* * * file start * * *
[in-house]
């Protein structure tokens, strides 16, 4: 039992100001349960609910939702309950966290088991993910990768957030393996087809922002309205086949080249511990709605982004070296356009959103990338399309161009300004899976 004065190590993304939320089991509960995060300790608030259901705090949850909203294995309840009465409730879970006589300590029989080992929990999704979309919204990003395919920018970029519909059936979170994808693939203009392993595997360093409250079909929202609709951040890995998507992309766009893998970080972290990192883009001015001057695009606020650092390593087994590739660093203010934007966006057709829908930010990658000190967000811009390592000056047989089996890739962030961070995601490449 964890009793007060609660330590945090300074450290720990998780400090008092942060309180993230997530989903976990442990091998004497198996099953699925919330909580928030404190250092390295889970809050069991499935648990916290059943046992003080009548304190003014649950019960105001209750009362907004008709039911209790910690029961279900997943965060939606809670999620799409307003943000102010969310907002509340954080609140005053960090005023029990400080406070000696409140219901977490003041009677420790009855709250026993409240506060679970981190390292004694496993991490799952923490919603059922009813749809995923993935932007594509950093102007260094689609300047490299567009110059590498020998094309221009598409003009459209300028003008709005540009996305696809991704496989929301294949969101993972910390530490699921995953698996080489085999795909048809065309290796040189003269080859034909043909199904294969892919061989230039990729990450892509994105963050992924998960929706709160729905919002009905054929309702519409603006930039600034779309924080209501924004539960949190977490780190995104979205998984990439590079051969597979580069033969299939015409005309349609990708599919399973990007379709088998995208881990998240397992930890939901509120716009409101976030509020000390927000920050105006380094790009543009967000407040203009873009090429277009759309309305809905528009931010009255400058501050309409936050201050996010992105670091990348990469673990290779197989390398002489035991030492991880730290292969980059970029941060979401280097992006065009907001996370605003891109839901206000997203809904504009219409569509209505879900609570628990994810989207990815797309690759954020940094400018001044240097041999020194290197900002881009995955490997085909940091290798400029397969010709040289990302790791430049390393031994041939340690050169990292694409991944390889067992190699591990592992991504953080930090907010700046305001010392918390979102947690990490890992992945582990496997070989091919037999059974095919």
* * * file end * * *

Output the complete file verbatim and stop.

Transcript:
[in-house]
């Protein structure tokens, strides 16, 4: 039992100001349960609910939702309950966290088991993910990768957030393996087809922002309205086949080249511990709605982004070296356009959103990338399309161009300004899976 004065190590993304939320089991509960995060300790608030259901705090949850909203294995309840009465409730879970006589300590029989080992929990999704979309919204990003395919920018970029519909059936979170994808693939203009392993595997360093409250079909929202609709951040890995998507992309766009893998970080972290990192883009001015001057695009606020650092390593087994590739660093203010934007966006057709829908930010990658000190967000811009390592000056047989089996890739962030961070995601490449 964890009793007060609660330590945090300074450290720990998780400090008092942060309180993230997530989903976990442990091998004497198996099953699925919330909580928030404190250092390295889970809050069991499935648990916290059943046992003080009548304190003014649950019960105001209750009362907004008709039911209790910690029961279900997943965060939606809670999620799409307003943000102010969310907002509340954080609140005053960090005023029990400080406070000696409140219901977490003041009677420790009855709250026993409240506060679970981190390292004694496993991490799952923490919603059922009813749809995923993935932007594509950093102007260094689609300047490299567009110059590498020998094309221009598409003009459209300028003008709005540009996305696809991704496989929301294949969101993972910390530490699921995953698996080489085999795909048809065309290796040189003269080859034909043909199904294969892919061989230039990729990450892509994105963050992924998960929706709160729905919002009905054929309702519409603006930039600034779309924080209501924004539960949190977490780190995104979205998984990439590079051969597979580069033969299939015409005309349609990708599919399973990007379709088998995208881990998240397992930890939901509120716009409101976030509020000390927000920050105006380094790009543009967000407040203009873009090429277009759309309305809905528009931010009255400058501050309409936050201050996010992105670091990348990469673990290779197989390398002489035991030492991880730290292969980059970029941060979401280097992006065009907001996370605003891109839901206000997203809904504009219409569509209505879900609570628990994810989207990815797309690759954020940094400018001044240097041999020194290197900002881009995955490997085909940091290798400029397969010709040289990302790791430049390393031994041939340690050169990292694409991944390889067992190699591990592992991504953080930090907010700046305001010392918390979102947690990490890992992945582990496997070989091919037999059974095919």